Angiotropism in melanoma correlates with ulceration and poor prognosis. It has been shown to be a marker of pericytic mimicry, that is, the spreading of tumor cells in a pericyte location along abluminal vascular surfaces. Such extravascular tumor spread may represent another form of tumor plasticity with reversion to a neural crest cell migratory phenotype. In a murine melanoma model, it has recently been demonstrated that neutrophilic skin inflammation promotes angiotropism and metastatic spread of primary melanomas. This review discusses the role of neutrophilic inflammation in angiotropism and pericytic mimicry in melanoma progression, metastasis, tumor cell plasticity, and tumor therapeutic resistance.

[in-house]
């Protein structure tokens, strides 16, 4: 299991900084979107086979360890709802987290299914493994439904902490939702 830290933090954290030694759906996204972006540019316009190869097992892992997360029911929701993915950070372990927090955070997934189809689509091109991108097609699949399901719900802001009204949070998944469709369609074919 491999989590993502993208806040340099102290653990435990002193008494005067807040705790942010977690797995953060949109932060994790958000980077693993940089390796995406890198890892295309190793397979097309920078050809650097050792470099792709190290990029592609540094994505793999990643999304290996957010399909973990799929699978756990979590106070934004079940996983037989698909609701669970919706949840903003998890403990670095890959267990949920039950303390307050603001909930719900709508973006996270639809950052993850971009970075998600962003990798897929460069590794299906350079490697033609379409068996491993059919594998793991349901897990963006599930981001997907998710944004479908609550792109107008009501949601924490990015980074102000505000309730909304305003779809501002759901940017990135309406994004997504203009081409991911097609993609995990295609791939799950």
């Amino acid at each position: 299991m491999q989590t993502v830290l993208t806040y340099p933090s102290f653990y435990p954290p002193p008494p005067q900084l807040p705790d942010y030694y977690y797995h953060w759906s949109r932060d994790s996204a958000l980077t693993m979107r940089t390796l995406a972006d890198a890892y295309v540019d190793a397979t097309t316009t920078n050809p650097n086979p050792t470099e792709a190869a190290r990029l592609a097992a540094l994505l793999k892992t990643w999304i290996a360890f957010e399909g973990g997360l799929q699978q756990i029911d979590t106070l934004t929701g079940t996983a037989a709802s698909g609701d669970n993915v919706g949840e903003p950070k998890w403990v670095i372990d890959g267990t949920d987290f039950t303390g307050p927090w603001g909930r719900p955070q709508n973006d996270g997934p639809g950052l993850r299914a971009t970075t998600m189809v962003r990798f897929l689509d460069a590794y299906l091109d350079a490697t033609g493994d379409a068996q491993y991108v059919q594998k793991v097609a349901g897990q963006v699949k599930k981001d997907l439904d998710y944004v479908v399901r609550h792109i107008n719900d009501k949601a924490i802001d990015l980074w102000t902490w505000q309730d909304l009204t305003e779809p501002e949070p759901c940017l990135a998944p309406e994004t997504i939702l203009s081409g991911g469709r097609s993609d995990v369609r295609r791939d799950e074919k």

Landsberg, J., Tüting, T., Barnhill, R. L., & Lugassy, C. (2016). The Role of Neutrophilic Inflammation, Angiotropism, and Pericytic Mimicry in Melanoma Progression and Metastasis. Journal of Investigative Dermatology. Elsevier B.V. https://doi.org/10.1016/j.jid.2015.11.013